Taiwan has its own constitution and a highly functioning democracy – rated above Japan and South Korea by the Economist Intelligence Unit.

The election of President Tsai Ing-wen in 2016 led to an escalation in pressure from China. What we’re seeing now is best viewed as the latest development in that continuous period.

A pilot prepares to take off on a F-CK-1 Ching-kuo IDF at an Air Force base in Tainan
Taiwan spent $900m scrambling jets to intercept Chinese planes last year

And as China has increased its attrition strategy, the US has increased its ties with the island, which in turn leads to more Chinese pressure.

That pressure is designed to take a psychological and logistical toll on Taiwan.

In 2020, Taiwan spent some $900m scrambling fighters to meet Chinese sorties and said it would no longer dispatch jets to meet every incursion, instead tracking Chinese aircraft with land-based missiles. Expect that pressure to continue.

But a full-scale invasion by China remains unlikely in the short term. That would require a massive build up of forces, easily detectable by US and Taiwanese monitoring.

There are options short of invasion that are still worrying.

China could blockade the island economically, or seize some of its outlying territory. The Kinmen Islands, administered by Taiwan, are barely a mile from China.

Any such move would be a test of the US resolve to defend Taiwan, perhaps analogous to Russia’s seizing of the Crimean Peninsula.

Would an aggressive Chinese move, short of full invasion, prompt the US to respond militarily?

Right now, no one knows. That means it would be hugely destabilising.

For all the pressures of the current moment, it at least fits a known, established pattern – and is far preferable to an escalation, the consequences of which would be difficult to predict.

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COVID-19: World Health Organisation calls for ban on sale of live wild mammals in food markets | World News



The sale of live wild mammals at food markets should be suspended as an emergency measure, the World Health Organisation has said.

The statement comes after a WHO team visited Wuhan in China to investigate the origins of COVID-19.

The most likely scenario is that the virus originated in bats, was spread to another unidentified animal, and then passed on to humans, a WHO report said in March.

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The organisation said in a separate report on Tuesday that animals, “particularly wild animals”, are the source of more than 70% of emerging infectious diseases in humans.

They added many of these are caused by novel viruses – a virus that has not previously been recorded.

The report states: “Wild mammals, in particular, pose a risk for the emergence of new diseases. They come into markets without any way to check if they carry dangerous viruses.

“There is a risk of direct transmission to humans from coming into contact with the saliva, blood, urine, mucus, faeces, or other body fluids of an infected animal, and an additional risk of picking up the infection from contact with areas where animals are housed in markets or objects or surfaces that could have been contaminated with such viruses.”

The WHO said “traditional markets play a central role in providing food and livelihoods ” around the world.

It added that banning the sale of live wild animals would help to protect the health of both shoppers and workers.

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WHO: Lab leak COVID origin ‘unlikely’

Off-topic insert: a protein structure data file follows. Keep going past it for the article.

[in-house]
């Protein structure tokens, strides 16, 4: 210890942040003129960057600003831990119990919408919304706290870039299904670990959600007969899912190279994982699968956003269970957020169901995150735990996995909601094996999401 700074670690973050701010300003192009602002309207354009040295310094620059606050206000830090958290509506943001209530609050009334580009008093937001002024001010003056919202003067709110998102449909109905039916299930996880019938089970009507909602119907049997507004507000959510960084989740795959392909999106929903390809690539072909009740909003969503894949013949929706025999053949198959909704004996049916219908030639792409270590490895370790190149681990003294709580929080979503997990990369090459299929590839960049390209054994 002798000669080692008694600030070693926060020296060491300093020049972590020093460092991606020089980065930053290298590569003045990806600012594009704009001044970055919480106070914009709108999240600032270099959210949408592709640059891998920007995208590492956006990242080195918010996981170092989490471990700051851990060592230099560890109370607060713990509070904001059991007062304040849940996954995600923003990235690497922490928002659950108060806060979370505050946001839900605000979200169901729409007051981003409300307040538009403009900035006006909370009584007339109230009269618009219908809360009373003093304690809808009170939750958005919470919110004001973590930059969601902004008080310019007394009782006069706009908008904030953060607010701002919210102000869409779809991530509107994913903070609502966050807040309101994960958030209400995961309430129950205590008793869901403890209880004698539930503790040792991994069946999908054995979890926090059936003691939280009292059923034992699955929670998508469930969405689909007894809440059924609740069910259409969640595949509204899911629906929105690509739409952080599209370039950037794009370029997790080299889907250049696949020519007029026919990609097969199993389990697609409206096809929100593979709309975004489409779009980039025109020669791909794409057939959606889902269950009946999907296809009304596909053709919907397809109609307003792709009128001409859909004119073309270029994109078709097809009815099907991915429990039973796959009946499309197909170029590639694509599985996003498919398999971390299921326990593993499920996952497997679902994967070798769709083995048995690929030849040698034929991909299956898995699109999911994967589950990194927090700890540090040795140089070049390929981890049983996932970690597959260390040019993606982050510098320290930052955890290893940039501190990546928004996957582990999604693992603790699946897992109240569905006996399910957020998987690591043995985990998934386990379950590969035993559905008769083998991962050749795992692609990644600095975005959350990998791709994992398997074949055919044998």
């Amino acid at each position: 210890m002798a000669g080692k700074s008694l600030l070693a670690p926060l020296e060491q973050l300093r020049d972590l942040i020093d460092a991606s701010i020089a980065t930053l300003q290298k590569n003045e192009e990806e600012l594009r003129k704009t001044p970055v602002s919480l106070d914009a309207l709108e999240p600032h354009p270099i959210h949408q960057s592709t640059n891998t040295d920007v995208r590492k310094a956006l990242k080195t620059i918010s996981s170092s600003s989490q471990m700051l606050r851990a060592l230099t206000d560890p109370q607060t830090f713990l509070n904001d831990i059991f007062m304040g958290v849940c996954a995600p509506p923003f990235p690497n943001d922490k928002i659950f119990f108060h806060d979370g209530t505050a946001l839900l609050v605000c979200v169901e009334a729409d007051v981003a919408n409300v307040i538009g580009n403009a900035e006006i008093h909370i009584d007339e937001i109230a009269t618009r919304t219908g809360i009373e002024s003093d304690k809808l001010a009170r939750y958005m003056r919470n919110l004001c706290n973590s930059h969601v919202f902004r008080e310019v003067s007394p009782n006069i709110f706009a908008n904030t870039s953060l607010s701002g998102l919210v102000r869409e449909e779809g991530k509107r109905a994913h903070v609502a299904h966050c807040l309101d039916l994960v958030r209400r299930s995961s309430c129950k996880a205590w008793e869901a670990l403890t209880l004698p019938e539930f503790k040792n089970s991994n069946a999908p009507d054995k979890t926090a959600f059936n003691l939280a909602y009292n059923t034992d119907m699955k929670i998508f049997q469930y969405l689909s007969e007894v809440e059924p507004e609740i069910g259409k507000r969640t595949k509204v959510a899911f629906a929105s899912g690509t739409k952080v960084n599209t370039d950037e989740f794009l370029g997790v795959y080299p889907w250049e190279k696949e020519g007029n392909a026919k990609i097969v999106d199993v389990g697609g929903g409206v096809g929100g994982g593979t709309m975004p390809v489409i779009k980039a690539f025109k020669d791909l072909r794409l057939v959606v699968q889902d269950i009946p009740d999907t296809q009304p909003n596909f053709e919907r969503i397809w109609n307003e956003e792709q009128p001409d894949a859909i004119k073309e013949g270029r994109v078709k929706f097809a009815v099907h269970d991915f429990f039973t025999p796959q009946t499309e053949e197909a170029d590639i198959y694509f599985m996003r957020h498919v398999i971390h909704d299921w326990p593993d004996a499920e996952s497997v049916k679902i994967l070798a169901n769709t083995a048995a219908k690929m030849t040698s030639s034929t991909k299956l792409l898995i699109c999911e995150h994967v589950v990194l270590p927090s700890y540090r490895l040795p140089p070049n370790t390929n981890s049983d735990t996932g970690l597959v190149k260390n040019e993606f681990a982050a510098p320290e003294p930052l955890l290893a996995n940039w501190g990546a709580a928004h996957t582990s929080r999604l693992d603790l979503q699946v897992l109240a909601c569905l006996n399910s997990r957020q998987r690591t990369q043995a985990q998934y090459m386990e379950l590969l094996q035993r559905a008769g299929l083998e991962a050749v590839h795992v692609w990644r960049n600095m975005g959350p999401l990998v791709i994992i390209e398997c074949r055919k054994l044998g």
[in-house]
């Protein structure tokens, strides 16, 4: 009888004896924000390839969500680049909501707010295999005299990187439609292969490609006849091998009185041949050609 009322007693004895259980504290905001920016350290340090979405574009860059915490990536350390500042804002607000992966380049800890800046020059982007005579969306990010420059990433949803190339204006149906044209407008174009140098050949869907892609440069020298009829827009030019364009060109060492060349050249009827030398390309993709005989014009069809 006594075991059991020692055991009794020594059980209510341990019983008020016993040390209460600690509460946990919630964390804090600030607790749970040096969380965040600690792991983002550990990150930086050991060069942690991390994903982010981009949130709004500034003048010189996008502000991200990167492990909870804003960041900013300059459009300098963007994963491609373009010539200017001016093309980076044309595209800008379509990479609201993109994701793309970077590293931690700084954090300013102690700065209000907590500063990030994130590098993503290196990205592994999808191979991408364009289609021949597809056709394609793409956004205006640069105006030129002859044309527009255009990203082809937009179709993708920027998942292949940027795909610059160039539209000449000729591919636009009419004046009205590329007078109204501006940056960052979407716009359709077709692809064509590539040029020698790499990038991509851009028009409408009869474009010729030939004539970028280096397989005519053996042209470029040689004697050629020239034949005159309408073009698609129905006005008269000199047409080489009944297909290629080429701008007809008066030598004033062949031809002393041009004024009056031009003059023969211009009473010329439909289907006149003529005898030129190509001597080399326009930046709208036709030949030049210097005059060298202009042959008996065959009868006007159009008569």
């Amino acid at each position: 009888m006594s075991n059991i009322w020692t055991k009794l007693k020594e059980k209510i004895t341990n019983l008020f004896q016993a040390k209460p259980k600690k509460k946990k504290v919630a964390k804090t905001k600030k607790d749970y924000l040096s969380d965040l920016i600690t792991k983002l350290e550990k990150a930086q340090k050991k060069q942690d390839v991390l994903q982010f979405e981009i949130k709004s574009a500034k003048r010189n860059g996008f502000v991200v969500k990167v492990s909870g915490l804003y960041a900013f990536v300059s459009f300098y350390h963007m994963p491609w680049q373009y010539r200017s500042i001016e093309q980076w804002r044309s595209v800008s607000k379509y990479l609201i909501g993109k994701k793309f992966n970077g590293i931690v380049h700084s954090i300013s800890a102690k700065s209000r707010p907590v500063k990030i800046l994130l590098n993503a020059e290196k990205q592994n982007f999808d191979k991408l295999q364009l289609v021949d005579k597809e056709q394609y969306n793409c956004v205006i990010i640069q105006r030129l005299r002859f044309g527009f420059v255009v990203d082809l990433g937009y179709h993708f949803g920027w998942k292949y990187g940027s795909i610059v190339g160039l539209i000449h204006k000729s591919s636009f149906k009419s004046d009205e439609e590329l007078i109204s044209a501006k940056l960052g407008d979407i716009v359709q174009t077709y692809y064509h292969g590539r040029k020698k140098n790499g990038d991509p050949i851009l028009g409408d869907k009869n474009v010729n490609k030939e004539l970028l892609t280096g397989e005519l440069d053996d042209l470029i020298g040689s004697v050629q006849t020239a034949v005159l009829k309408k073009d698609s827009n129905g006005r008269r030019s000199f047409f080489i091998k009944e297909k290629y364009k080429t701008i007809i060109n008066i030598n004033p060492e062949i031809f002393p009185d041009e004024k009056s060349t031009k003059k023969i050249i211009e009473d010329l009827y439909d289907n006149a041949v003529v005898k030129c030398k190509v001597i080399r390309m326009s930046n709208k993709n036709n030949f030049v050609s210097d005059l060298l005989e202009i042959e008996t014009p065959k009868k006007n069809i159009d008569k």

The closest-related viruses to COVID-19 have been found in bats in southwest China.

The intermediate host is more elusive: mink, pangolins, rabbits, raccoon dogs and domesticated cats have all been cited as a possibility.

The WHO team said that a theory the virus was leaked from a lab was “extremely unlikely” but it has not been ruled out.

The call for a ban of the sale of wild animals comes as the the WHO said the global coronavirus pandemic is at a “critical point”.

It added that people need a “reality check” as restrictions are eased.

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Dr Maria van Kerkhove, head of the WHO’s technical response, told a news conference vaccinations alone are not enough to combat COVID-19.

Coronavirus restrictions were eased in parts of the UK on Monday, with shoppers returning to high streets and drinkers visiting pub gardens in England, and non-essential retailers reopening in Wales.

Dr van Kerkhove, speaking on Monday afternoon, urged caution, saying: “We need headlines around these public health and social measures, we need headlines around the tools that we have right now that can prevent infections and save lives.

“We are in a critical point of the pandemic right now, the trajectory of this pandemic is growing.”

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Facebook takes down official page for French town called Bitche | Science & Tech News



Facebook has been criticised after taking down the official page for the French town of Bitche.

Local broadcaster Radio Melodie reported that the page was taken down, forcing the municipal communications officer to create a new one under another name.

Ms Valerie Degouy said the new page was named after the town’s post code, Mairie 57230, as reported by Politico.

Ms Degouy said: “I tried to reach out to Facebook in every possible way, through different forms, but there’s nothing [I could] do,” she said, adding she had “already had issues when I first created the page”.

Another of the commune’s towns, Rohrbach-les-Bitches, renamed its page Ville de Rohrbach out of caution.

In a post explaining the change, the account holder said: “Far from us the idea of denying the name of our beautiful village… [but] Facebook seems to be hunting the term associated with Rohrbach…

“We let you imagine the reason,” they added with a winking and laughing emoji.

As Politico reports, this is not the first time that the town’s name has caused upset for Americans.

Back in 1881, the US embassy was located on the Place de Bitche in Paris, named in honour of the town.

The then ambassador, Levi Parsons Morton, complained about the name as it appeared to be embarrassing on the embassy’s letterhead and Parisian authorities renamed the square Place des Etats-Unis.

A spokesperson for Facebook confirmed to Sky News that the page was removed in error, and had since been “swiftly restored this morning, when we because aware of the issue”.